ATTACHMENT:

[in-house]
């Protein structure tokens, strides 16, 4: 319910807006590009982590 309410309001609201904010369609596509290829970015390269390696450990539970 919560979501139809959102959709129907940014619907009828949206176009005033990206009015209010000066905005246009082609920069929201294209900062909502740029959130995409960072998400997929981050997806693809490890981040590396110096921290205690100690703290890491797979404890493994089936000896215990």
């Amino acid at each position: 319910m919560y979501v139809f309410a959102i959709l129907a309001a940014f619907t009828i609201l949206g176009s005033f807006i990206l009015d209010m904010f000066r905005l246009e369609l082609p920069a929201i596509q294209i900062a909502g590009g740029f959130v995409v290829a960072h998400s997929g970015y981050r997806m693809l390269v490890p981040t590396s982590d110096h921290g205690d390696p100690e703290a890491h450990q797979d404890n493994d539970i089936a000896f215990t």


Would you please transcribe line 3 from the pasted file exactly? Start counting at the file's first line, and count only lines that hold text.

């Amino acid at each position: 319910m919560y979501v139809f309410a959102i959709l129907a309001a940014f619907t009828i609201l949206g176009s005033f807006i990206l009015d209010m904010f000066r905005l246009e369609l082609p920069a929201i596509q294209i900062a909502g590009g740029f959130v995409v290829a960072h998400s997929g970015y981050r997806m693809l390269v490890p981040t590396s982590d110096h921290g205690d390696p100690e703290a890491h450990q797979d404890n493994d539970i089936a000896f215990t």